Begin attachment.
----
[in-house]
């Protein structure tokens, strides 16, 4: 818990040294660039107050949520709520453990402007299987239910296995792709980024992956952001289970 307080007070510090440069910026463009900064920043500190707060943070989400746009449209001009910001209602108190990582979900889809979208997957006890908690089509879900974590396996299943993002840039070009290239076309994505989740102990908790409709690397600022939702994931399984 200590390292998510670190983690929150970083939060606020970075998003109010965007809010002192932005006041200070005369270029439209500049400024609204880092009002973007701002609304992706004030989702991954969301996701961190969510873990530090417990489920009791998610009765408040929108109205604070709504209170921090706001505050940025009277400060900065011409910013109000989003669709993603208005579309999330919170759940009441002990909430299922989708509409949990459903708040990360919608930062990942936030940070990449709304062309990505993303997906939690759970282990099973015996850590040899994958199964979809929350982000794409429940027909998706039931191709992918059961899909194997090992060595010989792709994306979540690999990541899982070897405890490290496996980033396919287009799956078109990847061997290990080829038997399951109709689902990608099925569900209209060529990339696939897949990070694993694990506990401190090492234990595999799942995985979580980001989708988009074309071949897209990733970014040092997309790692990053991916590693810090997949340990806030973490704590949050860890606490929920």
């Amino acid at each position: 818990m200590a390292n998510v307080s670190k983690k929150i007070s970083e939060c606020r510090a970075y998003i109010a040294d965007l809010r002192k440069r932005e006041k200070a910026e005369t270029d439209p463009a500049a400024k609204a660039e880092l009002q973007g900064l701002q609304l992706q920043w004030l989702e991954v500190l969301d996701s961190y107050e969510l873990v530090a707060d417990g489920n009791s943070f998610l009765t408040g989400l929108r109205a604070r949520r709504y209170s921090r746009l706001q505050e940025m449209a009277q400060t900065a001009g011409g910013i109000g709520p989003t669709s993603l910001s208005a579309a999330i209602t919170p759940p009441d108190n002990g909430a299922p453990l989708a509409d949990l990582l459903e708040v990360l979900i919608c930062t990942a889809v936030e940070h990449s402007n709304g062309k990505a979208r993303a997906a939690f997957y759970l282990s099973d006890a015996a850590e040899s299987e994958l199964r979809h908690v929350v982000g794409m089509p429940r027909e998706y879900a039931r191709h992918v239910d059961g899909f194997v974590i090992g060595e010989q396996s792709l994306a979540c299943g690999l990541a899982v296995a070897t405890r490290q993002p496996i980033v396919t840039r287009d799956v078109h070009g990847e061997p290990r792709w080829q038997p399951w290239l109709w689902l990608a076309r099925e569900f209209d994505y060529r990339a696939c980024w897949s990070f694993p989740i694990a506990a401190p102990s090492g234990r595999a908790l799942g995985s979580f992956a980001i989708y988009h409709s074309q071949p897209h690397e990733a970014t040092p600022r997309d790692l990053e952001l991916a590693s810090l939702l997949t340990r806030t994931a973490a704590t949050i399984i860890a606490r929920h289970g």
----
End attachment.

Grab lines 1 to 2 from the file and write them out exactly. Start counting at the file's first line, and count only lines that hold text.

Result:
[in-house]
């Protein structure tokens, strides 16, 4: 818990040294660039107050949520709520453990402007299987239910296995792709980024992956952001289970 307080007070510090440069910026463009900064920043500190707060943070989400746009449209001009910001209602108190990582979900889809979208997957006890908690089509879900974590396996299943993002840039070009290239076309994505989740102990908790409709690397600022939702994931399984 200590390292998510670190983690929150970083939060606020970075998003109010965007809010002192932005006041200070005369270029439209500049400024609204880092009002973007701002609304992706004030989702991954969301996701961190969510873990530090417990489920009791998610009765408040929108109205604070709504209170921090706001505050940025009277400060900065011409910013109000989003669709993603208005579309999330919170759940009441002990909430299922989708509409949990459903708040990360919608930062990942936030940070990449709304062309990505993303997906939690759970282990099973015996850590040899994958199964979809929350982000794409429940027909998706039931191709992918059961899909194997090992060595010989792709994306979540690999990541899982070897405890490290496996980033396919287009799956078109990847061997290990080829038997399951109709689902990608099925569900209209060529990339696939897949990070694993694990506990401190090492234990595999799942995985979580980001989708988009074309071949897209990733970014040092997309790692990053991916590693810090997949340990806030973490704590949050860890606490929920």